Frankfurter, Abstention Doctrine, and the Development of Modern Federalism: A History and Three Futures
In its first century and a half, the Supreme Court never used the term “federalism” in its opinions. The Court had talked about federal-state relations before, but the concept had gone unlabeled. That changed in 1939. Something new was happening, thanks in large part to Justice Felix Frankfurter. Just a month after joining the Court, Frankfurter authored the Court’s first opinion using the term “federalism.” Frankfurter introduced federalism as a key concept for analyzing the relationship between state courts and federal courts. Before long, Frankfurter would rely on federalism to fashion an original and enduring doctrine of judicial federalism: abstention, which requires federal courts to sometimes refrain from hearing cases that are within their jurisdiction.
This Article provides a historical study of Frankfurter’s contribution to the modern law of judicial federalism. It documents Frankfurter’s theory of federalism in his judicial opinions with a focus on the abstention cases. It also shows how the abstention cases and their concept of federalism were rooted in Frankfurter’s Progressive politics. They were a reaction to what he perceived as the federal courts’ anti-regulatory and anti-labor attitudes.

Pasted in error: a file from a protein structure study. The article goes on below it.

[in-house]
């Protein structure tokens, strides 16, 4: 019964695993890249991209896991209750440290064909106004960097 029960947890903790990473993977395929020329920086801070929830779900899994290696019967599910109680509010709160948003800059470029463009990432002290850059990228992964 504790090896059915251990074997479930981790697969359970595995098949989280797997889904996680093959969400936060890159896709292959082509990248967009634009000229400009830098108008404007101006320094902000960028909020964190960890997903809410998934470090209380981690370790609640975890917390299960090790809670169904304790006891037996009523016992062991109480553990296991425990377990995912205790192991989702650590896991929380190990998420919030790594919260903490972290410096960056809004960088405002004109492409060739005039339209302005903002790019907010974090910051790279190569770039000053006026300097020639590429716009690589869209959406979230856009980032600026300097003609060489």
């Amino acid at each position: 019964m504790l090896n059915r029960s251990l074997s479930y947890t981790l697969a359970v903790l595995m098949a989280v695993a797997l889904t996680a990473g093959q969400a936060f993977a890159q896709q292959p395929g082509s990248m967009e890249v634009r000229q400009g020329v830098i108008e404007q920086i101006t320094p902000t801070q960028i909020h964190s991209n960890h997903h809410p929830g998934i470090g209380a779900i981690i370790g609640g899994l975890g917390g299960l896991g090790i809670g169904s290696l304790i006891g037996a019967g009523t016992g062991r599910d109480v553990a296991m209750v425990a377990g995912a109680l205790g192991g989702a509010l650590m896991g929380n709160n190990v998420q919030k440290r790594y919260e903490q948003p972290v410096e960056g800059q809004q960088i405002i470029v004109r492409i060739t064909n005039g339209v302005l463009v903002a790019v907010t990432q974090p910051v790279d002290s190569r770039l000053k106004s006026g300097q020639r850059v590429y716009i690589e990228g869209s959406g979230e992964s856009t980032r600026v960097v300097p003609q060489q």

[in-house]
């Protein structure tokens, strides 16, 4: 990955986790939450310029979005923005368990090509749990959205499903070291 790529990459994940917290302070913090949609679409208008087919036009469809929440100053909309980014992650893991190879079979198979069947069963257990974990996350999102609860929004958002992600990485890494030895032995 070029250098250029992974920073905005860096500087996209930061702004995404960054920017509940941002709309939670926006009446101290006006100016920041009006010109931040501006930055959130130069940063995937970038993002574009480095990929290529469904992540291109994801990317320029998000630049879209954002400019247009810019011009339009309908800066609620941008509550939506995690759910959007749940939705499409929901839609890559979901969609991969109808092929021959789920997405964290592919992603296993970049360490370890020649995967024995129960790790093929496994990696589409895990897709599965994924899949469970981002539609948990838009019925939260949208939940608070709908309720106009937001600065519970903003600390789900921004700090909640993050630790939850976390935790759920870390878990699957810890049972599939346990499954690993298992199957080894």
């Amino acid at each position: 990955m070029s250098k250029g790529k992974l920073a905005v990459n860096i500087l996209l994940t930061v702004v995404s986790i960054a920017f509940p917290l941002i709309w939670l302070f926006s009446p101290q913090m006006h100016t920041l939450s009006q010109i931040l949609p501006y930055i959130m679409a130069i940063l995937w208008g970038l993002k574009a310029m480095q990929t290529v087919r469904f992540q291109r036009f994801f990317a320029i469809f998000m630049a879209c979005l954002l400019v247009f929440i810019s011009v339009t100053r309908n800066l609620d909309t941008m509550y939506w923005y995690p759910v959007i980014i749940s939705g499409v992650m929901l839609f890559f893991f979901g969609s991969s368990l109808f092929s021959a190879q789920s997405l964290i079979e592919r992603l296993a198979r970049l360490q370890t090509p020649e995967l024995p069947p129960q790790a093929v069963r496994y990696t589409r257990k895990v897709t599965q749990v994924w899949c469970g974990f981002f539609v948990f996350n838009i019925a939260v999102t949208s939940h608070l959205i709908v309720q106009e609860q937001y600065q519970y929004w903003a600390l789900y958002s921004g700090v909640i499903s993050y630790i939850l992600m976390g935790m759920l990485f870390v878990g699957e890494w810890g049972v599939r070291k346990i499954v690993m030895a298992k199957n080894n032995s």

The history—relevant today as the political discussion around the courts again echoes the Progressive Era—sets the stage for considering the future of abstention. I suggest three possibilities. The first, an originalist future, would more or less maintain the contemporary Supreme Court’s status quo on abstention, somewhat more modest than what Frankfurter envisioned: a cautious use of abstention in a relatively small number of equitable cases. A second possibility would be a liberal future that backtracks from abstention, as legal liberals recognize a cautionary lesson in Frankfurter’s hostility to an assertive, rights-protecting judiciary. The third future would be one embracing Frankfurter’s vision of abstention in the name of judicial restraint. Abstention has the potential to curb federal court power and, at least on the margins, put more adjudicative power in state courts. This possibility might bring together modern progressives, who are wary about a largely conservative federal judiciary, with conservatives who want to promote judicial restraint and an increase in democratic accountability.